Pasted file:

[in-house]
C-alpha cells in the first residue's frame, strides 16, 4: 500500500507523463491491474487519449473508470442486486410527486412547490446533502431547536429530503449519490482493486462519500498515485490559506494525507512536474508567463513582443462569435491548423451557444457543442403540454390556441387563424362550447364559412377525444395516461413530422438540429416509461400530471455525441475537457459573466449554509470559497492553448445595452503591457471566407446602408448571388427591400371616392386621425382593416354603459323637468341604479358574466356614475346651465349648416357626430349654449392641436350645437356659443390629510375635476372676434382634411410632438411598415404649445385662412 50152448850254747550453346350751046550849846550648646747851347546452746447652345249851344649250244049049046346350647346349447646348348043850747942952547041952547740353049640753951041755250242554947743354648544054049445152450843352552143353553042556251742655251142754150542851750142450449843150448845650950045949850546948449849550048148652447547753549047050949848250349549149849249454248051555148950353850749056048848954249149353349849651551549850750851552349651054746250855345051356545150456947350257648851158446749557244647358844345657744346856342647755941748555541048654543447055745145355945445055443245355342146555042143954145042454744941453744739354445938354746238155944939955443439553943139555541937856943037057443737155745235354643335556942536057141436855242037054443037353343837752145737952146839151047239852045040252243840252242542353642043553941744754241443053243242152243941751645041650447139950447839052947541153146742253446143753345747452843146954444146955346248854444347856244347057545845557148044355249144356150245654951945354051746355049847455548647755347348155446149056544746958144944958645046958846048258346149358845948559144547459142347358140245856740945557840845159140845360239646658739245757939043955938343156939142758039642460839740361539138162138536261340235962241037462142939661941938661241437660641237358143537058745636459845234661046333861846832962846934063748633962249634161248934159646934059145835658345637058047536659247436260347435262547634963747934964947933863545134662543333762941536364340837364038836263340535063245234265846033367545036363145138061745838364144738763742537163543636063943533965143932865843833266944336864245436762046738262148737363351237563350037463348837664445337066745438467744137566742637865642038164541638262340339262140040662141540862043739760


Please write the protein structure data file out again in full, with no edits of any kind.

[in-house]
C-alpha cells in the first residue's frame, strides 16, 4: 500500500507523463491491474487519449473508470442486486410527486412547490446533502431547536429530503449519490482493486462519500498515485490559506494525507512536474508567463513582443462569435491548423451557444457543442403540454390556441387563424362550447364559412377525444395516461413530422438540429416509461400530471455525441475537457459573466449554509470559497492553448445595452503591457471566407446602408448571388427591400371616392386621425382593416354603459323637468341604479358574466356614475346651465349648416357626430349654449392641436350645437356659443390629510375635476372676434382634411410632438411598415404649445385662412 50152448850254747550453346350751046550849846550648646747851347546452746447652345249851344649250244049049046346350647346349447646348348043850747942952547041952547740353049640753951041755250242554947743354648544054049445152450843352552143353553042556251742655251142754150542851750142450449843150448845650950045949850546948449849550048148652447547753549047050949848250349549149849249454248051555148950353850749056048848954249149353349849651551549850750851552349651054746250855345051356545150456947350257648851158446749557244647358844345657744346856342647755941748555541048654543447055745145355945445055443245355342146555042143954145042454744941453744739354445938354746238155944939955443439553943139555541937856943037057443737155745235354643335556942536057141436855242037054443037353343837752145737952146839151047239852045040252243840252242542353642043553941744754241443053243242152243941751645041650447139950447839052947541153146742253446143753345747452843146954444146955346248854444347856244347057545845557148044355249144356150245654951945354051746355049847455548647755347348155446149056544746958144944958645046958846048258346149358845948559144547459142347358140245856740945557840845159140845360239646658739245757939043955938343156939142758039642460839740361539138162138536261340235962241037462142939661941938661241437660641237358143537058745636459845234661046333861846832962846934063748633962249634161248934159646934059145835658345637058047536659247436260347435262547634963747934964947933863545134662543333762941536364340837364038836263340535063245234265846033367545036363145138061745838364144738763742537163543636063943533965143932865843833266944336864245436762046738262148737363351237563350037463348837664445337066745438467744137566742637865642038164541638262340339262140040662141540862043739760